Mercy completes a seven-year plan to combine sleep clinic and laboratory

by Aric Mitchell (amitchell@talkbusiness.net) 552 views 

Mercy officials and community board members gathered Thursday (Aug. 23) for a formal opening of the Mercy Clinic Sleep Medicine.

Mercy Clinic Sleep Medicine has completed its seven-year journey to combine sleep laboratory and clinic functions under one roof. The sleep center hosted a ribbon cutting to commemorate that combination of services from its new address at 5401 Ellsworth Road across from Central Mall on Thursday (Aug. 23).

While the move took nearly a decade to work out, actual construction on the 2,000-square foot addition began this spring and lasted roughly six months, according to Mercy Clinic COO Amy Fore.

“It’s been a long time coming. Poor Dr. (Stephen) Snell and his team have been kind of bounced around a little bit, but it’s so nice to be able to have this beautiful space next to our sleep lab where all of the studies are conducted,” Fore said, telling Talk Business & Politics that “Moving into this space allows us to increase our access to five days a week clinic visits and then, of course, the sleep studies overnight.”

The clinic and laboratory combine to support Snell, nurse practitioner Paula Brosnan, and a staff of about 15 that also includes seven registered polysomnographic technologists and a certified polysomnographic technologist.

“It’s a small practice, but we are able to reach a lot of patients and take care of our primary care base, which comes from our main referral source — our PCPs,” Fore said.

Most of the cases the center deals with include mild to severe forms of sleep apnea. “It’s by far the major thing that we do because there is a high percentage of people who have sleep apnea, especially in our country where we’re well-nourished or over-nourished, you might say,” said Snell.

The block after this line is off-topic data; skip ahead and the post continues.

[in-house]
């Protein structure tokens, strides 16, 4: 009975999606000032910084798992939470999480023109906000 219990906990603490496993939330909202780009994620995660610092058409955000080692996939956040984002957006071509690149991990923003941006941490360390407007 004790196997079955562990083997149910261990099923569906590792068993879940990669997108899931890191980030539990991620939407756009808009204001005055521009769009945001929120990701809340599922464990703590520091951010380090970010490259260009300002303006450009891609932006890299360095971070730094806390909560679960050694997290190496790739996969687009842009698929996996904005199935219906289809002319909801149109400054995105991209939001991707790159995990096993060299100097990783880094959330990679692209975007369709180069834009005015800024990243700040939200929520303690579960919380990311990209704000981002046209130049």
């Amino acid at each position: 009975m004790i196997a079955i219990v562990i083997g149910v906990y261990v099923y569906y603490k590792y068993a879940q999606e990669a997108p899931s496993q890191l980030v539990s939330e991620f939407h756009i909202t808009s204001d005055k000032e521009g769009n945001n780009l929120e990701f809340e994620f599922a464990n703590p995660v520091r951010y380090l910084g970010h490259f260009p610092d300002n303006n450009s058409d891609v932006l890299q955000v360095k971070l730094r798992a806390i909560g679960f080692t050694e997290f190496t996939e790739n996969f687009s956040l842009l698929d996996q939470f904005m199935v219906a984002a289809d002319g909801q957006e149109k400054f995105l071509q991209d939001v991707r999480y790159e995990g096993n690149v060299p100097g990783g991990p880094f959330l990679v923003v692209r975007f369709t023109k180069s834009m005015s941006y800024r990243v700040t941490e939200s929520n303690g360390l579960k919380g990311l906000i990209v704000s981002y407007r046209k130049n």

“But we also see insomnia, narcolepsy, and various sleep issues along the way.”

Snell sees “about 20 patients per day” during the two days per month he’s in the office, while Brosnan “will see about 40-50 patients a week,” he said. “So, we do see a fair number of patients, and we can always see more. The goal is to let us sort of be the liaison and let us get the primary care docs involved since they see the patients more.”

While patients are present, Snell noted, the new setup will allow greater efficiency for both staff and patients.

“Since we have both (services) right here, if someone is having a problem and wants to go over their sleep study, we can open it up, and if I have questions, I can just walk over and ask the staff that did it what’s going on. Or, if there’s a mask issue or I’m concerned about a mask issue or anything like that, I can walk over now and have everybody in the same area as opposed to being half a city apart. It’s much better for the patient as well because we can be a lot more efficient for them.”

Until recently, Snell said, the process moved slower.

“We didn’t have the luxury of showing different masks and such because we didn’t have them in the regular clinic when we were stuck in oncology, pulmonology, and all that.”

Of the costs, Fore said Mercy doesn’t break it down “per business unit,” and multiple calls to the city’s building and safety department for permitting values were not returned.

Mercy Clinic Sleep Medicine operates two additional facilities specific to sleep studies, diagnosis, and treatment. They are located in Ozark and Waldron.

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